I wish I could take credit for the phrase in the title, but that honor goes to friends of mine. They are the type of parents to whom I very carefully pay attention. Their children are just a bit older than mine, most being in college and beyond. They have always been the type of children, now young adults, that I would like my own to be like. So I watch and take notes and ask questions. (Everyone needs some family or families like this. Go search some out if you don't have anyone who comes to mind.) Anyway, the idea of 'enforced family fun' is from when their children started to get a little older and busy with their own lives and friends. It was a way of being sure that they all still spent time together as a family, doing fun things, whether everyone was really on board with the idea or not. It is a little tongue-in-cheek, since the children all have great relationships with one another and enjoy spending time with their family. All the years of working to develop good familial relationships have paid off. This wonderful family did not happen by accident but was created by a lot of thought and effort.
Which brings me to why I'm mentioning all of this: a pamphlet I happened to come across advertising the new and exciting service of (wait for it...) planning your family fun for you. This company will plan all of your family's fun activities for the summer, complete with matching T-shirts, for the low, low fee of $270 (approximately, I don't have the brochure right in front of me). I'm not even sure where to begin with how wrong this is. Has our society so professionalized everything that parents no longer feel as though they have the ability to plan a family outing? How difficult is it to put everyone in the car and drive to the zoo for the afternoon? Outsourcing family fun seems to me to say, "I know we're all supposed to spend time together, but I'm too busy to expend any effort at figuring out how to do it myself, so I'll pay someone to organize it for us and we can check it off the list." Write the check and alleviate the guilt in one fell swoop.
The other benefit this company touts is that they will help you meet other families. I am aware that people feel more and more disconnected from their neighborhoods and communities, but I'm not sure paying someone to play eHarmony for your family is the answer. Slowing down and doing less seems to be the better choice, not adding another event on the calendar. No one is home anymore to get to know; they are all rushing from activity to activity. It's hard to get to know one's neighbors when the only contact involves waving while the car is pulling away.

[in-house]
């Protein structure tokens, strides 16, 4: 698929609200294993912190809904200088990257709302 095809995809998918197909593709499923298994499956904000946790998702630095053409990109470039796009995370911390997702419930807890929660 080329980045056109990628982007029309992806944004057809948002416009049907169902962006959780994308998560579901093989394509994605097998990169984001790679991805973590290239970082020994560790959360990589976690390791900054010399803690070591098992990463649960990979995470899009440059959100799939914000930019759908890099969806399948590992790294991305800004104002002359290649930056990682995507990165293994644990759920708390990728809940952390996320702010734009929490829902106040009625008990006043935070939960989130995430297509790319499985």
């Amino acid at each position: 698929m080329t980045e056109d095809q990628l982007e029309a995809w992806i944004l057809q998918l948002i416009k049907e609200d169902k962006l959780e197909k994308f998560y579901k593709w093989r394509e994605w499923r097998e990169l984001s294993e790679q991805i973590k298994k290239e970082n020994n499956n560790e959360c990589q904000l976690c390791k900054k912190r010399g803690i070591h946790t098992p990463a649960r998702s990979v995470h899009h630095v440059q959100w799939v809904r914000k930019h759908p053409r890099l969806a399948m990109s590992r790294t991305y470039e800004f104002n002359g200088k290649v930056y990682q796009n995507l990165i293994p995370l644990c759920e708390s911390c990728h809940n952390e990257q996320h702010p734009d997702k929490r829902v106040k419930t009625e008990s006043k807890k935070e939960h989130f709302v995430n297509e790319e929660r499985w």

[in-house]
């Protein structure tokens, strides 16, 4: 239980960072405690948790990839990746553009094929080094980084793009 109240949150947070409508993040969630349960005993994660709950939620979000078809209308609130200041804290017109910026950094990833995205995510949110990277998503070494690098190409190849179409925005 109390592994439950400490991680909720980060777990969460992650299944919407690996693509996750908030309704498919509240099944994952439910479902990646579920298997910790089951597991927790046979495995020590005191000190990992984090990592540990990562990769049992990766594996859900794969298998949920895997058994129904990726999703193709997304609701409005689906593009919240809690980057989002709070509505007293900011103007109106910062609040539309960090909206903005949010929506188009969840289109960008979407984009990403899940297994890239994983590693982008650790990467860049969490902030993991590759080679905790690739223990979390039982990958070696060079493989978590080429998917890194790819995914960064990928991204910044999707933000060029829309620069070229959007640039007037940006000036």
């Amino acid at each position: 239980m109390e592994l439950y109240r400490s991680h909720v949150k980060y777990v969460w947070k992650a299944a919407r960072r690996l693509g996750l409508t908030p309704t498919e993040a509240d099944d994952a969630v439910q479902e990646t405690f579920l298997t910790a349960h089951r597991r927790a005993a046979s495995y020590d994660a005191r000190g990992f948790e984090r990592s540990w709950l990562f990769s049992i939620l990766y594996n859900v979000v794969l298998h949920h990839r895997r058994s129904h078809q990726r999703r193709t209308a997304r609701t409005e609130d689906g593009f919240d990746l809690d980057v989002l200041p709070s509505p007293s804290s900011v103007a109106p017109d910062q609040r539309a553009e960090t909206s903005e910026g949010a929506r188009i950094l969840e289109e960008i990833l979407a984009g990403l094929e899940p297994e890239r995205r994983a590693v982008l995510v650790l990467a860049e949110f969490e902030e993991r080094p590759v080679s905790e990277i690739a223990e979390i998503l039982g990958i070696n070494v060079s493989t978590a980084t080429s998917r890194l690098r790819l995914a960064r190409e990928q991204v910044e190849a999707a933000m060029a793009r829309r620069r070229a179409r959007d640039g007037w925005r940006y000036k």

Plus, having family activities doesn't need to cost money, or even involve going somewhere. It can be playing catch in the yard, baking cookies together, planting flowers, visiting a friend, taking a walk, or having a family game night. Simple is often best. And you could invite another family to join you. Be spontaneous and invite another family for a game of kickball. Invite another family home with you after church for lunch. (This might not work in soccer season. Sorry, I couldn't resist.) Have a dinner of stone soup with several families and help other families to connect with one another.
Most importantly, remember that as parents, you are creating memories for your children with everything you do. Edith Schaeffer in her book, What is a Family?, says, "Memories (not all of them, but some of them) should be planned with the same careful kind of planning one would give to designing a museum. A family life in retrospect should be a museum of diverse and greatly varied memories, with a unity that makes the grouping of people involved share at least many if not all of the overlapping memories. Memories don't need to be just a thing of chance collection, but can have some measure of planning."